In case I'm wrong, I'd like to check that view here: could anyone whose branch has discussed 198C please stand up ... or put up your hand.***

*** only one delegate (Tom Hickey) indicated their branch had discussed the motion.

To be fair the middle paragraph of motion 198C does suggest discussions of the issue in branches, but after the policy is adopted ...

You cannot build a boycott on conference rhetoric; you need to involve the members; you need collective action by the members. Without that such a policy is 'substitutionism' because ...

You cannot build boycott movements from statements and control from above. The NEC passed a sort of boycott motion about 3 years ago and we abandoned it a year later because it became a distraction from raising the main issue and no branch acted upon it. We were diverted into defending a policy on which no-one was acting.

I do not want our first year in UCU to be distracted by the policy in 198C.

In UCU I want policies carried which have resonance with and can involve members in the branches, not empty gestures - a mass rather than an oligarchic approach.

The process here lacks legitimacy. The AUT did something similar last year and were then overturned by a revolt from their membership."

The UCU response to the APR begins by saying that: "We are writing on behalf of the many members of UCU."

We are and will remain members of the UCU, but in its response to the All-Party Inquiry into antisemitism, the UCU does not speak or act in our name.

This document is signed by the following, all of whom are members of the University and College Union:

1. Adrian Hyde-Price, Leicester
2. Alan Fersht, Cambridge
3. Alan Johnson, Edge Hill
4. Alex Samely, Manchester
5. Alison Diduck, UCL
6. Amanda Loumansky, Middlesex
7. Andrea Rota, Goldsmiths
8. Annette Seidel Arpaci, Leeds
9. Avrom Sherr, Institute of Advanced Legal Studies
10. Ben Gidley, Goldsmiths
11. Bencie Woll, UCL
12. Bernard S. Jackson, Manchester
13. Bill Williams, Manchester
14. Brian Burrows , Staffordshire
15. Carol Wilson, Leeds
16. Colin Shindler, SOAS
17. Daniel Leiwy, Westminster
18. Daniel Weinbren, Open
19. David Cesarani, Royal Holloway
20. David Foster, Manchester
21. David Hirsh, Goldsmiths
22. David Katz, UCL
23. David Lass, The Maughan Library
24. David Miller, Leeds
25. David Seymour, Lancaster
26. David-Hillel Ruben, Birkbeck
27. Derek Meyer, Westminster
28. Eric Heinze, Queen Mary
29. Eva Frojmovic, Leeds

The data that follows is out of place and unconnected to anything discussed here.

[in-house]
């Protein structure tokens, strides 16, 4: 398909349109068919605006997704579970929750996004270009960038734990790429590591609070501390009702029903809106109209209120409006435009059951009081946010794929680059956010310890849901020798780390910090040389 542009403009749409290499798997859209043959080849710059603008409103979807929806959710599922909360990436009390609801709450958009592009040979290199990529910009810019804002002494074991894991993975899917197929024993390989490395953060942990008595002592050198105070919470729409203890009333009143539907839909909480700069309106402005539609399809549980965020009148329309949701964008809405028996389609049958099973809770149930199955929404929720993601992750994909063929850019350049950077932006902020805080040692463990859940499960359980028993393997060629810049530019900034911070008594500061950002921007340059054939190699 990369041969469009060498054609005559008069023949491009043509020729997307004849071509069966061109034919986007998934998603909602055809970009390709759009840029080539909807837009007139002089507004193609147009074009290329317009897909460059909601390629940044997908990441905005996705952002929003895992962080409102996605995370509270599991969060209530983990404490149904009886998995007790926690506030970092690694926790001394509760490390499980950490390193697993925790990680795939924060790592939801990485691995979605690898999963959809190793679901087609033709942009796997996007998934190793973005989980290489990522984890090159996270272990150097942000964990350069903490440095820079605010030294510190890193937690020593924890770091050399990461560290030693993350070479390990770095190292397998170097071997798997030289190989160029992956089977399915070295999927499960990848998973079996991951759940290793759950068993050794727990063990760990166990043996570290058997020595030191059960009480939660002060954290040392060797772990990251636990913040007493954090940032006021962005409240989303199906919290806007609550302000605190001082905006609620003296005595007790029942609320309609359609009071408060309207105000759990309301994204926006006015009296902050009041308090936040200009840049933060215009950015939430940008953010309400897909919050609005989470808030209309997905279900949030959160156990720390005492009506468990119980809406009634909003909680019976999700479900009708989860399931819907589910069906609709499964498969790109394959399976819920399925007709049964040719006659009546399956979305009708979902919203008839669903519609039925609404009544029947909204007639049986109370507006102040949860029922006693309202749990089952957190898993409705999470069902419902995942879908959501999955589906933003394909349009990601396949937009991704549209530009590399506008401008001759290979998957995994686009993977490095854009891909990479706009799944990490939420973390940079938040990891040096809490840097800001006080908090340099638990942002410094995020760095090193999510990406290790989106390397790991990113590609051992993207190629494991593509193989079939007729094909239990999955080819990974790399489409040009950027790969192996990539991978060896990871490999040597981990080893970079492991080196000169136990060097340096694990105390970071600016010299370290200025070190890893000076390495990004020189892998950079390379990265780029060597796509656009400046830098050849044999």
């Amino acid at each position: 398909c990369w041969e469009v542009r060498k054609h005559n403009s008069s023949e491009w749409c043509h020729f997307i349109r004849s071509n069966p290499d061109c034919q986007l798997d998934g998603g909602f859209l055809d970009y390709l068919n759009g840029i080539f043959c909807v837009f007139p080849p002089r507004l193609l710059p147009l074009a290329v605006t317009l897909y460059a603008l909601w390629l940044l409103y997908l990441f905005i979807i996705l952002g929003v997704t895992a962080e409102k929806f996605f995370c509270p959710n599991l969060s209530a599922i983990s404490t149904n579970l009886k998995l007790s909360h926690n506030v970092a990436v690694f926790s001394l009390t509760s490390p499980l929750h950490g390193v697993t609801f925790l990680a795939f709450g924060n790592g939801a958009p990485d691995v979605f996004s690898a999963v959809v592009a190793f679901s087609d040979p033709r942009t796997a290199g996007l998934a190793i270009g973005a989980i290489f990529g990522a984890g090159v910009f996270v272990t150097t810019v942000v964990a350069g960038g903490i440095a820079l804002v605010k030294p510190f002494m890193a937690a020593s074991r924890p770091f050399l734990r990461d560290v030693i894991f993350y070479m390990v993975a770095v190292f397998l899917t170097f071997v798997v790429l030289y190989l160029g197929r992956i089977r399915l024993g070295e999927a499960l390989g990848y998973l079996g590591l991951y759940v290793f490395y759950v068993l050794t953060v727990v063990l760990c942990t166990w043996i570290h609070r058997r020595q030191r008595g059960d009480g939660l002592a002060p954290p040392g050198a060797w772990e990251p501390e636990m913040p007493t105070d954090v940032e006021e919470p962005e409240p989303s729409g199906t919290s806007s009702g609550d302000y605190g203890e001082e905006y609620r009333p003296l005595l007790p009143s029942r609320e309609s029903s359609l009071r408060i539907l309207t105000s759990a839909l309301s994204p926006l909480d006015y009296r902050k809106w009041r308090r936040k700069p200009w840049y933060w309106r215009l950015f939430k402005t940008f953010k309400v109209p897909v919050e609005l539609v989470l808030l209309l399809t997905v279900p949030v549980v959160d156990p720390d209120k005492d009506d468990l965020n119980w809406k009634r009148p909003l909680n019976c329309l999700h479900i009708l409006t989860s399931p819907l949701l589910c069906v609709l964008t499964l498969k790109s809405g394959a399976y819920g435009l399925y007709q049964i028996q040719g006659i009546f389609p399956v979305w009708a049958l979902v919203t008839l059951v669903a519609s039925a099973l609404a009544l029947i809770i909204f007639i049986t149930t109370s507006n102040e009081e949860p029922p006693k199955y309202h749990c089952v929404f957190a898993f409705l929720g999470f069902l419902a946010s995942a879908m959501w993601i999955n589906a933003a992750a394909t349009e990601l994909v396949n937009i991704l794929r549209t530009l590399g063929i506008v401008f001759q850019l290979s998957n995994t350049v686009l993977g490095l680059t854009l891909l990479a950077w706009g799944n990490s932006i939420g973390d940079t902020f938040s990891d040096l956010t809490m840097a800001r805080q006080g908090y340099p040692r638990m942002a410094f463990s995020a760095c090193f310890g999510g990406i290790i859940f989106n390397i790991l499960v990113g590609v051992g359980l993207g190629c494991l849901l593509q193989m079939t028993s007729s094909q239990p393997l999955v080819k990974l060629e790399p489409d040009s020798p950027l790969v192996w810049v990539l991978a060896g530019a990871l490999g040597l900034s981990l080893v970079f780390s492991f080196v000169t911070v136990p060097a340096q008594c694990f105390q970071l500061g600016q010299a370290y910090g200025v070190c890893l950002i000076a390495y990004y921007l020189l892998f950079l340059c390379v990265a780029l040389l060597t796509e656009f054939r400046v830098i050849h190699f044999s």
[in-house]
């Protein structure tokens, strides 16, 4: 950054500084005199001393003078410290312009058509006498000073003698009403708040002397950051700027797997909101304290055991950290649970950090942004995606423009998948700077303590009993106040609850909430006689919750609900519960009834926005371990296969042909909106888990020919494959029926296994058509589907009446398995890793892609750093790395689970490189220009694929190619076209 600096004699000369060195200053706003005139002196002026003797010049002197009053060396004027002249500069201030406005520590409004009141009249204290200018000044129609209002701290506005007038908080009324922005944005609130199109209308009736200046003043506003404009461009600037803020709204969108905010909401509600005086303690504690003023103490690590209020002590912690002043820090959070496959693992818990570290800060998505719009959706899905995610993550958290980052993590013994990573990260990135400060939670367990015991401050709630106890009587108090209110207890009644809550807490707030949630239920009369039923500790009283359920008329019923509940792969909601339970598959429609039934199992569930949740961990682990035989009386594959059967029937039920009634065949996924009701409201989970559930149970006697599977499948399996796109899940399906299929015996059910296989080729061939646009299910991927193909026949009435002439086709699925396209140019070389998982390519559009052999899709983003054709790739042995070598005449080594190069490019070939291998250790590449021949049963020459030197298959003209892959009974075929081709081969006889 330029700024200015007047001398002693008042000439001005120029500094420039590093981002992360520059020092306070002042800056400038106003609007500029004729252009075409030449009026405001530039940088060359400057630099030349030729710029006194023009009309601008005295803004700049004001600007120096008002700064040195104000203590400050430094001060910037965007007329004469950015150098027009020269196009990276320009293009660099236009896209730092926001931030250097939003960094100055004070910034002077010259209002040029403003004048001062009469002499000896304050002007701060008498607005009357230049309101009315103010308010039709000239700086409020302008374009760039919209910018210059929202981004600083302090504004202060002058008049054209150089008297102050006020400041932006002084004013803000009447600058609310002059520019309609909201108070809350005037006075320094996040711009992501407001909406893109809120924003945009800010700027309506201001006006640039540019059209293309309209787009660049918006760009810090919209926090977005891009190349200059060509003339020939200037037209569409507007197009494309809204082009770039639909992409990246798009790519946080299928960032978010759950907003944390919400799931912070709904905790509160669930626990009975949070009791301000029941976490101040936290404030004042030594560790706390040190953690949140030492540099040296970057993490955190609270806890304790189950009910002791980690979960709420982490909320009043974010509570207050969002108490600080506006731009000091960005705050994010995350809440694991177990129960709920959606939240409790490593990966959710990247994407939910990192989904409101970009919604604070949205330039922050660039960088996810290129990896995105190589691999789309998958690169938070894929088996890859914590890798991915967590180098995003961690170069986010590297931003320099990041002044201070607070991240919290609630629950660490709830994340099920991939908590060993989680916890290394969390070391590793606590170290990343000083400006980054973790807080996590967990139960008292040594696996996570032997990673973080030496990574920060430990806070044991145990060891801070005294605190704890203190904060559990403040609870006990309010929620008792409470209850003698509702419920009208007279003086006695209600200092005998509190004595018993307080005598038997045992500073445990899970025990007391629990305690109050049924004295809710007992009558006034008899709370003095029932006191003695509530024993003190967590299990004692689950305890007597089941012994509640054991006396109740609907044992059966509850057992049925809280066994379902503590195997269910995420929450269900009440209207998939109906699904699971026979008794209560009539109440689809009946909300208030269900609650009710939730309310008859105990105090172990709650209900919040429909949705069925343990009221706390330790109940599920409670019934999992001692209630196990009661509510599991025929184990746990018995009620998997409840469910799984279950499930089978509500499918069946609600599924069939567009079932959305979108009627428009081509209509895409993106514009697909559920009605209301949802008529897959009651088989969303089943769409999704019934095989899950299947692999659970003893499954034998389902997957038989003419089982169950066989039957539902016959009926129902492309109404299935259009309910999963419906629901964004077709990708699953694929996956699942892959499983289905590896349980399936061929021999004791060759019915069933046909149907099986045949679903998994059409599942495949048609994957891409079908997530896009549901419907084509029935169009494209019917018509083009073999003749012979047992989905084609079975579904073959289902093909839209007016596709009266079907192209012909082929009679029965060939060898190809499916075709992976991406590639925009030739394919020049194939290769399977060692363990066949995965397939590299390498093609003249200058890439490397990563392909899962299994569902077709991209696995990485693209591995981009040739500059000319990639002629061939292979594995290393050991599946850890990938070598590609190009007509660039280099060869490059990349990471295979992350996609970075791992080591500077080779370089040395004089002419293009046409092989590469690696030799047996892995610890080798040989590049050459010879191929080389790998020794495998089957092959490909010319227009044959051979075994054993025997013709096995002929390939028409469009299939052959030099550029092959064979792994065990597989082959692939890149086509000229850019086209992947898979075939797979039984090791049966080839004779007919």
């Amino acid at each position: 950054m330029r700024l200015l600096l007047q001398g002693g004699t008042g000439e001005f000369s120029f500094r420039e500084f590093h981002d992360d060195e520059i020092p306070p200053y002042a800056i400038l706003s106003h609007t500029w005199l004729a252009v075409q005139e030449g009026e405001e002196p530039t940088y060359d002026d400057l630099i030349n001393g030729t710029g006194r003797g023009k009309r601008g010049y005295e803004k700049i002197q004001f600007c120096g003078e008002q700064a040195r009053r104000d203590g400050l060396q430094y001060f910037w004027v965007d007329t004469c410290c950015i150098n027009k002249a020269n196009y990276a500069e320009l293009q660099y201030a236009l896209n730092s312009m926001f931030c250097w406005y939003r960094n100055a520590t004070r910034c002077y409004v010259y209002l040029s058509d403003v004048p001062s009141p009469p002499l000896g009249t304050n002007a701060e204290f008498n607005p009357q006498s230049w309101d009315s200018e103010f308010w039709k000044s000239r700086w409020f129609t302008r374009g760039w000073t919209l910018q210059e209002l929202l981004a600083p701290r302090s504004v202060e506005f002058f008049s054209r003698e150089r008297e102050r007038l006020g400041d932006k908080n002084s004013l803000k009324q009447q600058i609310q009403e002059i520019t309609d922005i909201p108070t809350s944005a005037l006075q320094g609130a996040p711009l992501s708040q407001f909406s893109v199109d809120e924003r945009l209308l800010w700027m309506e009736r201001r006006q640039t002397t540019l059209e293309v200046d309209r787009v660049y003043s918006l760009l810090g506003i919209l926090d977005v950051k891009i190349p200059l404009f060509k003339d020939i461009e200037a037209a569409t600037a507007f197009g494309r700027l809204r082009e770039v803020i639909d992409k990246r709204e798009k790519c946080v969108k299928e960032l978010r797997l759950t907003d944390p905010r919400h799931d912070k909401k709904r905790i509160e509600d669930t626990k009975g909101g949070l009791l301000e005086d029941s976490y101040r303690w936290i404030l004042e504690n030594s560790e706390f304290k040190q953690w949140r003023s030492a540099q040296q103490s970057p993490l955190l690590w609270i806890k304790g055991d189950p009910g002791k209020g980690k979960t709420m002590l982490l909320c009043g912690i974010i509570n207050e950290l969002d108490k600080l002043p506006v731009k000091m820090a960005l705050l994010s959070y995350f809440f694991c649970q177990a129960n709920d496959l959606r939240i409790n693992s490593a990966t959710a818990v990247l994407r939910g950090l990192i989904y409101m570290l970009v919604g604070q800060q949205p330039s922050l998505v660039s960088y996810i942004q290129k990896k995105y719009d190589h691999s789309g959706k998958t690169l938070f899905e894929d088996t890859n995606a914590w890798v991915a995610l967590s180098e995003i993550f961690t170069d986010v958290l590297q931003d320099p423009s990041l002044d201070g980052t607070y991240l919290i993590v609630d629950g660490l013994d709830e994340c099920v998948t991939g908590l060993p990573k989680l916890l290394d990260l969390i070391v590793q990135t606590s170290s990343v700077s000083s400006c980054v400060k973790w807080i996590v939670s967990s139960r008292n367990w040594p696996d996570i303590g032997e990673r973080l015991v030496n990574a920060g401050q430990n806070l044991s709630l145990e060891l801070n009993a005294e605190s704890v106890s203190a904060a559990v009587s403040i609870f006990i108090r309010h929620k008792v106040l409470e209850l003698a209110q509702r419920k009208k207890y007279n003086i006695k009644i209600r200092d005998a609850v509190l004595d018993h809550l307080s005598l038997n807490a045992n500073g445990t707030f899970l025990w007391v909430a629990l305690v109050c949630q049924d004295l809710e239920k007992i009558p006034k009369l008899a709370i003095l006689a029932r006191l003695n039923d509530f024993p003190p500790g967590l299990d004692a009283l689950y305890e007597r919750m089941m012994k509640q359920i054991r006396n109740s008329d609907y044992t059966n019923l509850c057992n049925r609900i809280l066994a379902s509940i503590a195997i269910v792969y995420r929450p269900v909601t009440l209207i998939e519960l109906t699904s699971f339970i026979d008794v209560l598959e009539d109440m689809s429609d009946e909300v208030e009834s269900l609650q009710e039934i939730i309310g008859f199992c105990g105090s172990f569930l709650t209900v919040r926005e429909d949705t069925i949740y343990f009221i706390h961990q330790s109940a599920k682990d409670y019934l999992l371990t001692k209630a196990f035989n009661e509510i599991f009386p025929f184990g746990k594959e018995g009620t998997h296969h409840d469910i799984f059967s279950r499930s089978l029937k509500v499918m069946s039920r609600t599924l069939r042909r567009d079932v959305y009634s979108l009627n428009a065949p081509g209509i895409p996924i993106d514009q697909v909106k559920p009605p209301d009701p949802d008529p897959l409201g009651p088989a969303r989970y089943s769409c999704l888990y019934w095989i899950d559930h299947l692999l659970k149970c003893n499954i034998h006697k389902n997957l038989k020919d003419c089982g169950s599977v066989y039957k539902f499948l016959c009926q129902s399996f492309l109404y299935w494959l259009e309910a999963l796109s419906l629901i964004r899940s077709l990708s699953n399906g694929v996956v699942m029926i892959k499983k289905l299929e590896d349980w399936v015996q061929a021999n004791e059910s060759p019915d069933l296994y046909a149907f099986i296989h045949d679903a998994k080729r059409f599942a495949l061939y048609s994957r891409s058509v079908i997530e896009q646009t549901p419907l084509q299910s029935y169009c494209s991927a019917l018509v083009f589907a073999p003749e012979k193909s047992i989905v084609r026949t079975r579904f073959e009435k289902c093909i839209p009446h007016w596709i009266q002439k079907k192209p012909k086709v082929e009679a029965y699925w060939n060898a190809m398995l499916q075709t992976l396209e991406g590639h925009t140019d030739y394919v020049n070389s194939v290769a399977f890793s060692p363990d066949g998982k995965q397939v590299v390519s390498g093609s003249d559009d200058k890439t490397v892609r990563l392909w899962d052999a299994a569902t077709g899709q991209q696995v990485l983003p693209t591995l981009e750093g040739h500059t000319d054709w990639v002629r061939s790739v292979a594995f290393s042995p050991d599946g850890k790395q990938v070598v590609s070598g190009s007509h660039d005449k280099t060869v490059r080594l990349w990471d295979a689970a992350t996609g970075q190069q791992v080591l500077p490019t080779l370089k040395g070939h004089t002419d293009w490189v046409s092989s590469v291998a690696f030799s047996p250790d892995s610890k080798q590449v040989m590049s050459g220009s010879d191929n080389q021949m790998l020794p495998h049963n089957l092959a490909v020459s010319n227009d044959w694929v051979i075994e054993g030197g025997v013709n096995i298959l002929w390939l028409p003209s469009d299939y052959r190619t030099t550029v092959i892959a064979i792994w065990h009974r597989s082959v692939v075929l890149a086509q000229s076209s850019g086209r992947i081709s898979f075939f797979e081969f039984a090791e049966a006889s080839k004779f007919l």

30. Eve Garrard, Keele
31. Fiona Fairweather, UEL
32. Gerry Leisman, Leeds Metropolitan
33. Gregory Gutin, Royal Holloway
34. Harriet R. Tenenbaum, Kingston
35. Harry Lesser, Manchester
36. Hemda Garelick, Middlesex
37. Helen West, Brent Adult & Community Education Service
38. Howard Fredrics, UCU unaffiliated
39. Istvan Pogany, Warwick
40. James Mendelsohn, Huddersfield
41. Jeanne Katz, Open
42. Jeffrey Ketland, Edinburgh
43. Jeanette Copperman, City University
44. Jenny Jacobs, Middlesex
45. Joanna Adler, Middlesex
46. John Strawson, UEL
47. Jon Pike, Open
48. Josh Cohen, Goldsmiths
49. Kirsten Campbell, Goldsmiths
50. Larry Ray, Kent
51. Leon Litvack, Queens, Belfast
52. Lesley Klaff, Sheffield Hallam
53. Margaret Harris, Aston
54. Maurice Glasman, London Metropolitan
55. Michael Short, West of England
56. Michael Yudkin, Oxford
57. Mira Vogel, Goldsmiths
58. Nina Collins, Leeds
59. Pauline Allen, London School of Hygiene and Tropical Medicine
60. Philip Spencer, Kingston
61. Robert Fine, Warwick
62. Ronnie Fraser, Barnet
63. Sandi Mann, Central Lancashire
64. Sandra Fredman, Oxford
65. Sasha Roseneil, Leeds
66. Shalom Lappin, Kings, London
67. Sonja Grussendorf, Goldsmiths
68. Stephen Soskin, Buckinghamshire Chilterns
69. Steve Shnyder, Bradford
70. Sue Gold, Barnet
71. Sue Jackson, Birkbeck
72. Sue Vice, Sheffield
73. Tessa Rajak, Reading
74. Wlodek Tych, Lancaster
75. Yaakov Wise, Manchester
76. Yochanan Altman, London Metropolitan


Edmonds, David (2006), Caste Wars: The Philosophy of Discrimination. Routledge Studies in Ethics & Moral Theory Routledge.

Neumann, Michael (2002) 'What is Antisemitism?' Counterpunch, 4 June 2002, http://www.counterpunch.org/neumann0604.html

Rose, Hilary & Rose, Steven, (2002) 'The choice is to do nothing or try to bring about change', The Guardian, 15 July 2002, http://www.guardian.co.uk/israel/comment/0,10551,755433,00.html.

Traubman, Tamara & Joffe-Walt, Benjamin, (2006) 'Israeli University Boycott: How a Camnpaign Backfired', The Guardian, 20 June 2006, http://education.guardian.co.uk/egweekly/story/0,,1800987,00.html.